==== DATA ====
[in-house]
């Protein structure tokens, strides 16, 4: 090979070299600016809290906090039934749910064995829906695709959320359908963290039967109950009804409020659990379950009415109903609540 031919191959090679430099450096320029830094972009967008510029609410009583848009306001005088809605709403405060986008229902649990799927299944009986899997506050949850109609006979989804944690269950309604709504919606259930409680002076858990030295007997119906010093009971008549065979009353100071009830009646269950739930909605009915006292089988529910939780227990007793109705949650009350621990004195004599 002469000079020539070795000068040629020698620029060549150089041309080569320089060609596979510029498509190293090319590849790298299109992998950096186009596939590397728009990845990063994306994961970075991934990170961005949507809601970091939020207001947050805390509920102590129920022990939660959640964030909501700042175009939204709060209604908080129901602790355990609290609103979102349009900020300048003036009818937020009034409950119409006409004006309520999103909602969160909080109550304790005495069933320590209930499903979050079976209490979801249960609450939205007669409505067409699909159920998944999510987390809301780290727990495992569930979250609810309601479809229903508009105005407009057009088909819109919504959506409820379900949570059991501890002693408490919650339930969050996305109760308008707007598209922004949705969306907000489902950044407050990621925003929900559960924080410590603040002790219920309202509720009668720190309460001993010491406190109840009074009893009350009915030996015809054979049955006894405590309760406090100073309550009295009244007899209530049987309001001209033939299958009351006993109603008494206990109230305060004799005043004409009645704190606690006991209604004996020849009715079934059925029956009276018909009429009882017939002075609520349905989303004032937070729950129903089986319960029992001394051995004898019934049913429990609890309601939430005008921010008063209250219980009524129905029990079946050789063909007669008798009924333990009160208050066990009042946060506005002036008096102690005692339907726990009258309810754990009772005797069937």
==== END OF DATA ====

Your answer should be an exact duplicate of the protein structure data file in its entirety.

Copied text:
[in-house]
């Protein structure tokens, strides 16, 4: 090979070299600016809290906090039934749910064995829906695709959320359908963290039967109950009804409020659990379950009415109903609540 031919191959090679430099450096320029830094972009967008510029609410009583848009306001005088809605709403405060986008229902649990799927299944009986899997506050949850109609006979989804944690269950309604709504919606259930409680002076858990030295007997119906010093009971008549065979009353100071009830009646269950739930909605009915006292089988529910939780227990007793109705949650009350621990004195004599 002469000079020539070795000068040629020698620029060549150089041309080569320089060609596979510029498509190293090319590849790298299109992998950096186009596939590397728009990845990063994306994961970075991934990170961005949507809601970091939020207001947050805390509920102590129920022990939660959640964030909501700042175009939204709060209604908080129901602790355990609290609103979102349009900020300048003036009818937020009034409950119409006409004006309520999103909602969160909080109550304790005495069933320590209930499903979050079976209490979801249960609450939205007669409505067409699909159920998944999510987390809301780290727990495992569930979250609810309601479809229903508009105005407009057009088909819109919504959506409820379900949570059991501890002693408490919650339930969050996305109760308008707007598209922004949705969306907000489902950044407050990621925003929900559960924080410590603040002790219920309202509720009668720190309460001993010491406190109840009074009893009350009915030996015809054979049955006894405590309760406090100073309550009295009244007899209530049987309001001209033939299958009351006993109603008494206990109230305060004799005043004409009645704190606690006991209604004996020849009715079934059925029956009276018909009429009882017939002075609520349905989303004032937070729950129903089986319960029992001394051995004898019934049913429990609890309601939430005008921010008063209250219980009524129905029990079946050789063909007669008798009924333990009160208050066990009042946060506005002036008096102690005692339907726990009258309810754990009772005797069937």